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    Speed of Light, in my opinion, has one really great song - "Gold"; the rest of the album is forgettable.

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    Quote Originally Posted by bob_32_116 View Post
    Speed of Light, in my opinion, has one really great song - "Gold"; the rest of the album is forgettable.
    I guess I have a soft spot for Speed of Light. We've had a discussion about this elsewhere, but it came out in the late 80s when -- in terms of mainstream radio -- progressive music was either dead or completely underground. But lo and behold there were some stations (and VH1) that were actually playing stuff like this (before Clear Channel swooped in and turned them all into smooth jazz dreck.)

    And I was just discovering Camel at the time so it was cool to find out that their old keyboard player was still recording and on the airwaves. He actually came around and played a club gig in San Jose around that time. I think Enchant may have been the opening band.

    Anyways, the scene at the time supported the kind of music on Speed of Light. Listening to it today it is definitely dated, with all those synths (Synclavier?) mimicking guitars, saxes, harmonica, Japanese flutes, etc. But it's a good sounding record and I have no problem recommending it to serious Bardens fans.
    I'm holding out for the Wilson-mixed 5.1 super-duper walletbuster special anniversary extra adjectives edition.

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    Quote Originally Posted by Paulrus View Post
    Anyways, the scene at the time supported the kind of music on Speed of Light. Listening to it today it is definitely dated, with all those synths (Synclavier?) mimicking guitars, saxes, harmonica, Japanese flutes, etc. But it's a good sounding record and I have no problem recommending it to serious Bardens fans.
    The sampled stuff was probably mostly Emulator II, but he did use both the digitals of the day and older analogs to create many of those sounds. It is actually his occasional striking lead lines and short instrumental bits that perk my attention when listening to this. The same with Seen One Earth. That one is a glimmering, spacey New Age album, Speed of Light a sleeker, more rhythmic, pop-song oriented affair. They both sound good, but, IMO, they both falter badly on the writing front. Bardens can launch an occasional interesting hook but rarely develops it to any satisfactory degree (the same problem as with his hit single attempts on the Keats album). Too much of Seen One Earth is simply decorative emptiness and too much of Speed of Light just bits of sequences and melodies chucking along like pop songs without any pop. And this is from someone who does like many "spacey New Age" albums or 80s synthetic pop things. They are not bad albums, just... inconsequential. Perhaps that wouldn't matter if this was not from the man who co-wrote things like "Echoes" or The Snow Goose.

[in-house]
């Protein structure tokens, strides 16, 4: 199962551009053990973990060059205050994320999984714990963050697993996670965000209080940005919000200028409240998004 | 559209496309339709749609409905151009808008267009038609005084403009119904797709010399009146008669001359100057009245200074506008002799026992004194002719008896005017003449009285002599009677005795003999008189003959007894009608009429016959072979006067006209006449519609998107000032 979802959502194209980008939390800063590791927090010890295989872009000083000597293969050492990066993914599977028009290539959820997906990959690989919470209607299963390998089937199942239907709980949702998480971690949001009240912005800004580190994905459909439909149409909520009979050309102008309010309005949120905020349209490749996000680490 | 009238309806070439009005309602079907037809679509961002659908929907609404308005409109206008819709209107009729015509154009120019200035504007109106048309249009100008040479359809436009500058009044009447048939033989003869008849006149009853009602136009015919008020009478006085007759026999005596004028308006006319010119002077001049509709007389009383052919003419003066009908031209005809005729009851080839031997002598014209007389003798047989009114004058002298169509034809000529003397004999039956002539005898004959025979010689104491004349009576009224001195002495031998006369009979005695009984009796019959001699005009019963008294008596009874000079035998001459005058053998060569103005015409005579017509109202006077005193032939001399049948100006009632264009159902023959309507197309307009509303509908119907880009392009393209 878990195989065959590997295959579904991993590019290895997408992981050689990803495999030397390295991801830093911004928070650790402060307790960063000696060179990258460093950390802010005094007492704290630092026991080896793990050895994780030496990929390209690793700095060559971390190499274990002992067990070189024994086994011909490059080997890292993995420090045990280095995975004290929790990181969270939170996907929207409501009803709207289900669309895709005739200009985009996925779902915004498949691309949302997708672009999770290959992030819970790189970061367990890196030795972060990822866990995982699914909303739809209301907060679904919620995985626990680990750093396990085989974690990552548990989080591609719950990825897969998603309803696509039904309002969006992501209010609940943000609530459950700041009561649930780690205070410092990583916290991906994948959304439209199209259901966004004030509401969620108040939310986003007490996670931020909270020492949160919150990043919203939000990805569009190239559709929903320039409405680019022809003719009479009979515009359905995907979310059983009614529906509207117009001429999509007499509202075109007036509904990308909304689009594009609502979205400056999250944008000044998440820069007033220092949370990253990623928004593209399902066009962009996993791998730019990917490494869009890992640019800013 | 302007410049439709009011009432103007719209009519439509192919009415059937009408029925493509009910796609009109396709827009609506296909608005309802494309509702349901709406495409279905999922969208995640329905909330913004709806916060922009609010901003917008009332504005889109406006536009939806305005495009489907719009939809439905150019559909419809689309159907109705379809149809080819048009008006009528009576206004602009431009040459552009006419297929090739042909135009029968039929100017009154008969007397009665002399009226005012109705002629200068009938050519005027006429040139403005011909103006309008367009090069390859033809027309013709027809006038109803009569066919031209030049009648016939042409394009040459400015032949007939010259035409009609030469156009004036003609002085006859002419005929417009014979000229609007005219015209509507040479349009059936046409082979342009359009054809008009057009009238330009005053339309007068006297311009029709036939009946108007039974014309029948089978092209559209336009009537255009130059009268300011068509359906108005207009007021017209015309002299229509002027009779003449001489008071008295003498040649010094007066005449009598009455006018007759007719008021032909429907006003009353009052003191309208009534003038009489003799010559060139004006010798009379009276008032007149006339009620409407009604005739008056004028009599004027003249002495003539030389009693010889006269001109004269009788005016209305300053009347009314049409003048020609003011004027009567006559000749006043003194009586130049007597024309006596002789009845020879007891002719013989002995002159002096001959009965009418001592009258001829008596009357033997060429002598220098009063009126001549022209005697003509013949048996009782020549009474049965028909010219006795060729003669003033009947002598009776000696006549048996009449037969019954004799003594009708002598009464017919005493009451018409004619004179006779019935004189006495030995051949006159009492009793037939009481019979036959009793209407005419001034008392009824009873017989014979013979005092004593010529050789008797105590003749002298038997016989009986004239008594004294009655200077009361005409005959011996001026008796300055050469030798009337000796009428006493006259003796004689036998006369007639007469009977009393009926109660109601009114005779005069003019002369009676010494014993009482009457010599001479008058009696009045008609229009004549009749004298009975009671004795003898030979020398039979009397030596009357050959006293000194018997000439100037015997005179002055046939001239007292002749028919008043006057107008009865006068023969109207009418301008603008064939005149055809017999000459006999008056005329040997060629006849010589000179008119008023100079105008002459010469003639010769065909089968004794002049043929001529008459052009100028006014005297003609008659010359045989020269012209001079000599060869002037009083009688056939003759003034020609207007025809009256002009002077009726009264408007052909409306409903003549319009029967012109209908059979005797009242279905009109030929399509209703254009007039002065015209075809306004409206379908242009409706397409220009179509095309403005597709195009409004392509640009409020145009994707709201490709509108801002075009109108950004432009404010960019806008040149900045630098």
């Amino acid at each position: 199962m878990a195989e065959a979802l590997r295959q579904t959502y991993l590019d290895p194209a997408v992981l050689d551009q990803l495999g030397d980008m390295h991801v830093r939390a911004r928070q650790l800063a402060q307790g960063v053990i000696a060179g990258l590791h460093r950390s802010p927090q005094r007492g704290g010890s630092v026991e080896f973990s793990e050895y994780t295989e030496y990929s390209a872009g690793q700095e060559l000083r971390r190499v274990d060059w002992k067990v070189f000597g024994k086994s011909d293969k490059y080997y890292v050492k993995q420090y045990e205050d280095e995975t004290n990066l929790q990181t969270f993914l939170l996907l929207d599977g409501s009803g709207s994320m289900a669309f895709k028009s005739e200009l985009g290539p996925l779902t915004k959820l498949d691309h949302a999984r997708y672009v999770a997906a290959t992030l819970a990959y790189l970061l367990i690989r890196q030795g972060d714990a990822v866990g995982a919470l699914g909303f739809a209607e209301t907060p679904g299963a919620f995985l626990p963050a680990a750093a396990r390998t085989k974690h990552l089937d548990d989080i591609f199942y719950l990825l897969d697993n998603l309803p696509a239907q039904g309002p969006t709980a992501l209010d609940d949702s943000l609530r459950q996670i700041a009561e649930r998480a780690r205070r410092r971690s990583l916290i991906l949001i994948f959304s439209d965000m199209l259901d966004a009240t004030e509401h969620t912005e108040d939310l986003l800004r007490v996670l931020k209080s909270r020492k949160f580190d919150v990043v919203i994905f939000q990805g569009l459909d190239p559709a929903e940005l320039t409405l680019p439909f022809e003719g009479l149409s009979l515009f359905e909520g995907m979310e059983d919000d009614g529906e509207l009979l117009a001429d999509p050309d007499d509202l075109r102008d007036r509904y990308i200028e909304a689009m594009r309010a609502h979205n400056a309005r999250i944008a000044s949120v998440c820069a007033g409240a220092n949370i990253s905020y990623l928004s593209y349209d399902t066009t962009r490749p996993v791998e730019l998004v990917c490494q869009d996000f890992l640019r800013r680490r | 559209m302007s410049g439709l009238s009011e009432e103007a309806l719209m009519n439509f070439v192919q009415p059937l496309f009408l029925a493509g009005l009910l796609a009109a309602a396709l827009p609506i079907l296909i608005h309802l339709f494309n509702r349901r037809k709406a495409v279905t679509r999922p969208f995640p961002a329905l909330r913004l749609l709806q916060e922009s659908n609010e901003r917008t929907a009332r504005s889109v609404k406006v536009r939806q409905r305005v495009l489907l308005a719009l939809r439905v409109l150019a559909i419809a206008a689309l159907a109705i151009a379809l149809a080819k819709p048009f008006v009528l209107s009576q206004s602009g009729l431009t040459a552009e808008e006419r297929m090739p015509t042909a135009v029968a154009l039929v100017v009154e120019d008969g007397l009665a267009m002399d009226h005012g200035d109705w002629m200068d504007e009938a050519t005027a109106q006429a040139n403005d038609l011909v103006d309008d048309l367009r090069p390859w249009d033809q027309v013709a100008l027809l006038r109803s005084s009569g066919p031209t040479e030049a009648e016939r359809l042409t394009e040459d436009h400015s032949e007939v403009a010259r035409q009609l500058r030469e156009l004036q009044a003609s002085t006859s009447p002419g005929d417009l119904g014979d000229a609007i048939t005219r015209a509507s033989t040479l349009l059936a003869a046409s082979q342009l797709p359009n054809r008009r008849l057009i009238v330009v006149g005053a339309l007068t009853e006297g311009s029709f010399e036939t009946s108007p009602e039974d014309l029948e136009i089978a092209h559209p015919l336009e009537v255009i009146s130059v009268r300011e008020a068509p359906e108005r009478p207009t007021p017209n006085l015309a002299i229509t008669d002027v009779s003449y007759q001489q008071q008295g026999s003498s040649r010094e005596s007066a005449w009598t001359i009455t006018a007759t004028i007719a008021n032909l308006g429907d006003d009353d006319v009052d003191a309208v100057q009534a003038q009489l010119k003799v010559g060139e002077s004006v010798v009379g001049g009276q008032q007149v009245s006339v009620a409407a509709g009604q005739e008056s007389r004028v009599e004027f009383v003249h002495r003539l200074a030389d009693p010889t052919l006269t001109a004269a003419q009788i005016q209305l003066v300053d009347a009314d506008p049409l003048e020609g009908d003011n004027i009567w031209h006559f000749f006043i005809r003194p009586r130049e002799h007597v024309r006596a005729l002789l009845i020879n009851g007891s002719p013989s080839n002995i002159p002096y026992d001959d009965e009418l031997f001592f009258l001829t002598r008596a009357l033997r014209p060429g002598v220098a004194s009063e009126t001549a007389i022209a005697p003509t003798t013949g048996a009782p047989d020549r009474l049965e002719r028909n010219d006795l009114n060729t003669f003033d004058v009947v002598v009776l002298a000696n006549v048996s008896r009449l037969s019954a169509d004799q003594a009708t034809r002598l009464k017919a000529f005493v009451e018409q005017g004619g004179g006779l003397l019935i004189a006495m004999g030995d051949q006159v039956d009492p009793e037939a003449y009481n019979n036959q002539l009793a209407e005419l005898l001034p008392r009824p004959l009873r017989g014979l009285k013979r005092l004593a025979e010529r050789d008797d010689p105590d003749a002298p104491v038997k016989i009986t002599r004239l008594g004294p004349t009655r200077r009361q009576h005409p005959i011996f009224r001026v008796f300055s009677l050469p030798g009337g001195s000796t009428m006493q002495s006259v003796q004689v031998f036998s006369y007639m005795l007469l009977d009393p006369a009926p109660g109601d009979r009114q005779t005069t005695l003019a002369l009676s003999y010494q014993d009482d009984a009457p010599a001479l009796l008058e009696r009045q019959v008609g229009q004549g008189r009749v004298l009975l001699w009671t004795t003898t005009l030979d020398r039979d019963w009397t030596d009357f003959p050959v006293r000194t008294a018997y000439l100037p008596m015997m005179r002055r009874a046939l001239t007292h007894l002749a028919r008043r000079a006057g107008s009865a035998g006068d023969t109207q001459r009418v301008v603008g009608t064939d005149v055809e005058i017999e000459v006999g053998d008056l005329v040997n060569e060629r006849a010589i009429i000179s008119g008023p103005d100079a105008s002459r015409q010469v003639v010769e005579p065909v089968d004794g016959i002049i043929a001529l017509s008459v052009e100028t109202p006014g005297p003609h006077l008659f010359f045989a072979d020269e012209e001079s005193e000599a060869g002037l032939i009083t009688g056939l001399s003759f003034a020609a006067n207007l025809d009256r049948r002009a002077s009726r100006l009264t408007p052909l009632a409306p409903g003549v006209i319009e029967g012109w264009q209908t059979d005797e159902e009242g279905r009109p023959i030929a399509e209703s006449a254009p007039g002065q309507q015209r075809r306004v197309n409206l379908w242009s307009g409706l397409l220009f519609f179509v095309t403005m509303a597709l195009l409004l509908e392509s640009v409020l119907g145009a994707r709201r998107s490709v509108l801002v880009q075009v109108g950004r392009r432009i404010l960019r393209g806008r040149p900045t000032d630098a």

At least Water Colors bests both of these albums, in that it capitalises on the weaknesses of both by having totally forgettable songs and vapid instrumentals. With the exception of the title track, this sounds brings to mind the least memorable contemporarenous moments of the Private label mates Tangerine Dream.

    I've only heard snatches of his 90s solo/Mirage stuff, but I understand they were considered an improvement on earlier materiakl. Any comments on these?

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    Member Paulrus's Avatar
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    Quote Originally Posted by Kai View Post
    At least Water Colors bests both of these albums, in that it capitalises on the weaknesses of both by having totally forgettable songs and vapid instrumentals. With the exception of the title track, this sounds brings to mind the least memorable contemporarenous moments of the Private label mates Tangerine Dream.

    I've only heard snatches of his 90s solo/Mirage stuff, but I understand they were considered an improvement on earlier materiakl. Any comments on these?
    I actually like Water Colors better than Speed of Light in that it's a return to the sort of synth-driven tone poems of Seen One Earth with less of the pop-y rhythms and dated sampling. But I get where you're coming from in that each track has good melodic ideas but not much of a compositional arc or development. Perhaps knowing that he wrote that music as accompaniment for a video collection of scenic landscapes would help explain why it feels more like soundtrack music than discreet compositions.